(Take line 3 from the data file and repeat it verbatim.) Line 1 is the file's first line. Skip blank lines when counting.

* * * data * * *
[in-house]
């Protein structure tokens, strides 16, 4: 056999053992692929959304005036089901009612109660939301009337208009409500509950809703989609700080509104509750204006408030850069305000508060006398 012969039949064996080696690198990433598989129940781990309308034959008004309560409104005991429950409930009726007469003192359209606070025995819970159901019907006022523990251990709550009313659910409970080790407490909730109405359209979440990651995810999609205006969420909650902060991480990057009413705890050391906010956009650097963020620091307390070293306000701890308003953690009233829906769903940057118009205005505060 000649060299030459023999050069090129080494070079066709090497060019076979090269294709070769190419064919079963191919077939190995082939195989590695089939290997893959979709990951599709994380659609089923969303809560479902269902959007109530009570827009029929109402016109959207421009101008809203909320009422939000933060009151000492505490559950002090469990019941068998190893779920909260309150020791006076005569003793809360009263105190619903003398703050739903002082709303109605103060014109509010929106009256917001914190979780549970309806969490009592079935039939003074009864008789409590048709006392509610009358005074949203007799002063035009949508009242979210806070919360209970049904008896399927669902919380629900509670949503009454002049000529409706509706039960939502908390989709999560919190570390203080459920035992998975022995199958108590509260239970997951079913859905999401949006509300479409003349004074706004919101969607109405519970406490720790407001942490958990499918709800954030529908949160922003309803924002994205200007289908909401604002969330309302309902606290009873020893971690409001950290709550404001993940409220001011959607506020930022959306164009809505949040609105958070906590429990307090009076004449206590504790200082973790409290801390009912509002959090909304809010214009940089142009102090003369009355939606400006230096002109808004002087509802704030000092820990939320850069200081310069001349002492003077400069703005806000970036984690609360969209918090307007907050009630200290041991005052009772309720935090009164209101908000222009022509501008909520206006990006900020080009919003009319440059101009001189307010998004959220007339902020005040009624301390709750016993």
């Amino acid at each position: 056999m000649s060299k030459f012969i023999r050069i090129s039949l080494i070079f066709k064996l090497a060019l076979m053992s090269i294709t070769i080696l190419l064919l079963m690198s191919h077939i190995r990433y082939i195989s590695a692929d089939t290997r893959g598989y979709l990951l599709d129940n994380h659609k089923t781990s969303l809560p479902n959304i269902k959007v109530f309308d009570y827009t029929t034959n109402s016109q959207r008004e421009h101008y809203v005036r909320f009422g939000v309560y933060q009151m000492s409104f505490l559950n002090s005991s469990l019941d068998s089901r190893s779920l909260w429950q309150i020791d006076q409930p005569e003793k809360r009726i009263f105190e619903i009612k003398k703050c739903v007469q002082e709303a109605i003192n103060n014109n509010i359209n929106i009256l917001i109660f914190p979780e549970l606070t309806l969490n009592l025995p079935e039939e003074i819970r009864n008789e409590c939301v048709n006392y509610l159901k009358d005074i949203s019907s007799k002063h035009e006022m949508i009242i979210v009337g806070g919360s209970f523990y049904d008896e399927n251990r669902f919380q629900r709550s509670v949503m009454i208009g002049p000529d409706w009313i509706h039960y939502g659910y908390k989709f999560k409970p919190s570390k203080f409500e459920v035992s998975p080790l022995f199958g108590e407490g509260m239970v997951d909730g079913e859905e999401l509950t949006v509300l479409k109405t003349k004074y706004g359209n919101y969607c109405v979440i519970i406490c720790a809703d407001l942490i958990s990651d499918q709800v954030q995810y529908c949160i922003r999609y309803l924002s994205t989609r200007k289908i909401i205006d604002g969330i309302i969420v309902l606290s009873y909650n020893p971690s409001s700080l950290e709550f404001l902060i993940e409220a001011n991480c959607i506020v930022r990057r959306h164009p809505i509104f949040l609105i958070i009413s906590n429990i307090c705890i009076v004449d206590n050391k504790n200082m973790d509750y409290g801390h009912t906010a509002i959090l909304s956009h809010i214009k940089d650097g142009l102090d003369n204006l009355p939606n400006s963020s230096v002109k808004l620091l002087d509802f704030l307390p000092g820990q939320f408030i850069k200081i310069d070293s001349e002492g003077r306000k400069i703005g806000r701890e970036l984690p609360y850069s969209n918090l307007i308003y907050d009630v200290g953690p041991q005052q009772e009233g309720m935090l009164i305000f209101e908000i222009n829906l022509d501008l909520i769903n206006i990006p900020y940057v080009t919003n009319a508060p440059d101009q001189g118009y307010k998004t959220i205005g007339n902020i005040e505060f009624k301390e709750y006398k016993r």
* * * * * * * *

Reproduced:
């Amino acid at each position: 056999m000649s060299k030459f012969i023999r050069i090129s039949l080494i070079f066709k064996l090497a060019l076979m053992s090269i294709t070769i080696l190419l064919l079963m690198s191919h077939i190995r990433y082939i195989s590695a692929d089939t290997r893959g598989y979709l990951l599709d129940n994380h659609k089923t781990s969303l809560p479902n959304i269902k959007v109530f309308d009570y827009t029929t034959n109402s016109q959207r008004e421009h101008y809203v005036r909320f009422g939000v309560y933060q009151m000492s409104f505490l559950n002090s005991s469990l019941d068998s089901r190893s779920l909260w429950q309150i020791d006076q409930p005569e003793k809360r009726i009263f105190e619903i009612k003398k703050c739903v007469q002082e709303a109605i003192n103060n014109n509010i359209n929106i009256l917001i109660f914190p979780e549970l606070t309806l969490n009592l025995p079935e039939e003074i819970r009864n008789e409590c939301v048709n006392y509610l159901k009358d005074i949203s019907s007799k002063h035009e006022m949508i009242i979210v009337g806070g919360s209970f523990y049904d008896e399927n251990r669902f919380q629900r709550s509670v949503m009454i208009g002049p000529d409706w009313i509706h039960y939502g659910y908390k989709f999560k409970p919190s570390k203080f409500e459920v035992s998975p080790l022995f199958g108590e407490g509260m239970v997951d909730g079913e859905e999401l509950t949006v509300l479409k109405t003349k004074y706004g359209n919101y969607c109405v979440i519970i406490c720790a809703d407001l942490i958990s990651d499918q709800v954030q995810y529908c949160i922003r999609y309803l924002s994205t989609r200007k289908i909401i205006d604002g969330i309302i969420v309902l606290s009873y909650n020893p971690s409001s700080l950290e709550f404001l902060i993940e409220a001011n991480c959607i506020v930022r990057r959306h164009p809505i509104f949040l609105i958070i009413s906590n429990i307090c705890i009076v004449d206590n050391k504790n200082m973790d509750y409290g801390h009912t906010a509002i959090l909304s956009h809010i214009k940089d650097g142009l102090d003369n204006l009355p939606n400006s963020s230096v002109k808004l620091l002087d509802f704030l307390p000092g820990q939320f408030i850069k200081i310069d070293s001349e002492g003077r306000k400069i703005g806000r701890e970036l984690p609360y850069s969209n918090l307007i308003y907050d009630v200290g953690p041991q005052q009772e009233g309720m935090l009164i305000f209101e908000i222009n829906l022509d501008l909520i769903n206006i990006p900020y940057v080009t919003n009319a508060p440059d101009q001189g118009y307010k998004t959220i205005g007339n902020i005040e505060f009624k301390e709750y006398k016993r």